Popular Diet Drug Alli Shown to Cause Permanent Liver, Kidney Damage

A package of Alli, OTC version of orlistat, found to cause liver problems

A new study from a highly respected pharmacologist and University of Rhode Island researcher has found that the over-the-counter diet drug Alli, also known as orlistat or Xenical, can lead to serious kidney and liver damage, causing what the study describes as “severe toxicity of internal organs such as the liver and kidney.” The damage is irreversible and can be caused by a low level of the drug.

Further, Professor Bingfang Yan’s research found that Alli’s metabolic action reduces the effectiveness of many cancer-fighting medications, including some that could otherwise be lifesaving. In fact, the researchers reported that cancer cells multiplied faster under the influence of Alli.

Orlistat, which was originally approved by the FDA in 1999 as the prescription drug Xenical, has become the most popular and commonly used medicine to treat obesity for more than a decade, Yan said. It was approved in 2007 as an over-the-counter medication and called Alli.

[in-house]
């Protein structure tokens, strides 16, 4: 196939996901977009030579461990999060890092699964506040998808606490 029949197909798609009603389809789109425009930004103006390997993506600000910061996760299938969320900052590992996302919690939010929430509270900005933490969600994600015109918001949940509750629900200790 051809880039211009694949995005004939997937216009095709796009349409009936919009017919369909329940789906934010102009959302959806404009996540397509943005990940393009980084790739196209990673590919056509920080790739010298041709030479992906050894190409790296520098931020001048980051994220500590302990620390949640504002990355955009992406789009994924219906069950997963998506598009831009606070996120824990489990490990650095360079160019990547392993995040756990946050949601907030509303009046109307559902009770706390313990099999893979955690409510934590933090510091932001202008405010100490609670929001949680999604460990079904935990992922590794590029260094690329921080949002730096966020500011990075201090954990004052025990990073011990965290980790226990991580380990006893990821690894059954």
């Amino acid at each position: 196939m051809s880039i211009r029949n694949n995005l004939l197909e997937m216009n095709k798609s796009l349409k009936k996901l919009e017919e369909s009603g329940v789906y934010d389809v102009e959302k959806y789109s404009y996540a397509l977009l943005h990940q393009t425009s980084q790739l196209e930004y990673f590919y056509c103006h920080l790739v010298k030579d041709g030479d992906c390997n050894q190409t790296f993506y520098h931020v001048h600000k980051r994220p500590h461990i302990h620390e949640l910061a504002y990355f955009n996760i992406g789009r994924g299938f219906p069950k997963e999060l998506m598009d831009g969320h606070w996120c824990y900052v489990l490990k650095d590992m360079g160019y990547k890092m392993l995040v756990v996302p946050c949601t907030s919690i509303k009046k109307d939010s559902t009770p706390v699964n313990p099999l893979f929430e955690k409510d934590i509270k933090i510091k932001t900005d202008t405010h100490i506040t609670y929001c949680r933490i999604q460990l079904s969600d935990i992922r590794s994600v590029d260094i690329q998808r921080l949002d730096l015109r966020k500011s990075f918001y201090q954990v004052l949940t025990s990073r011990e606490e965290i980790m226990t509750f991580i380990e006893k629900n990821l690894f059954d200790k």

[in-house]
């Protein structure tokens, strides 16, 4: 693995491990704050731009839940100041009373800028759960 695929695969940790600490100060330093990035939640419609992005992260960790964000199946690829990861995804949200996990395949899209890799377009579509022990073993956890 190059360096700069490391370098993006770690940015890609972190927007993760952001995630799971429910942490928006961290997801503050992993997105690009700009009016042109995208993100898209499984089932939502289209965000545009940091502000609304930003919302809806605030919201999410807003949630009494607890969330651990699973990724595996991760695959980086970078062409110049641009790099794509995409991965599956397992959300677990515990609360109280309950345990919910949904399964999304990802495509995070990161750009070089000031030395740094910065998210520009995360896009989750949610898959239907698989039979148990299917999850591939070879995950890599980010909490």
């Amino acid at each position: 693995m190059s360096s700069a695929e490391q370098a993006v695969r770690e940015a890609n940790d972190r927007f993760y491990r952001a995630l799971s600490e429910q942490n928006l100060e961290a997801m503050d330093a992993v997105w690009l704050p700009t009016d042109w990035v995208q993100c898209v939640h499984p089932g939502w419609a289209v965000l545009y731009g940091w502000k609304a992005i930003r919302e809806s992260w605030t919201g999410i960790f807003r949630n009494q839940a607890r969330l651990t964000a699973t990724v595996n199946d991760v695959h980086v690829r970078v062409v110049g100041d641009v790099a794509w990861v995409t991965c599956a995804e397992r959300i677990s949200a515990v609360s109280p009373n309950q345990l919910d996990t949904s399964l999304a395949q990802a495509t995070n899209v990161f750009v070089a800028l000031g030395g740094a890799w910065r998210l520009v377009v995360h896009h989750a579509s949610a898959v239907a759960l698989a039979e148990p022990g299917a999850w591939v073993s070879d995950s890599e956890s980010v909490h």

“Since it has been available over-the-counter, there has been a drastic increase of toxicity among patients using the drug,” Yan said to Science Daily. “It has been linked to severe liver failure, acute pancreatic failure and acute renal (kidney) failure.”

Yan said orlistat works in the intestinal tract by preventing fat from being absorbed by the body. It is generally accepted that the drug remains in the intestine and that the body does not absorb it.

“But orlistat is reportedly absorbed, and certainly internal organs such as the liver and kidney are exposed to this drug upon absorption,” he said.


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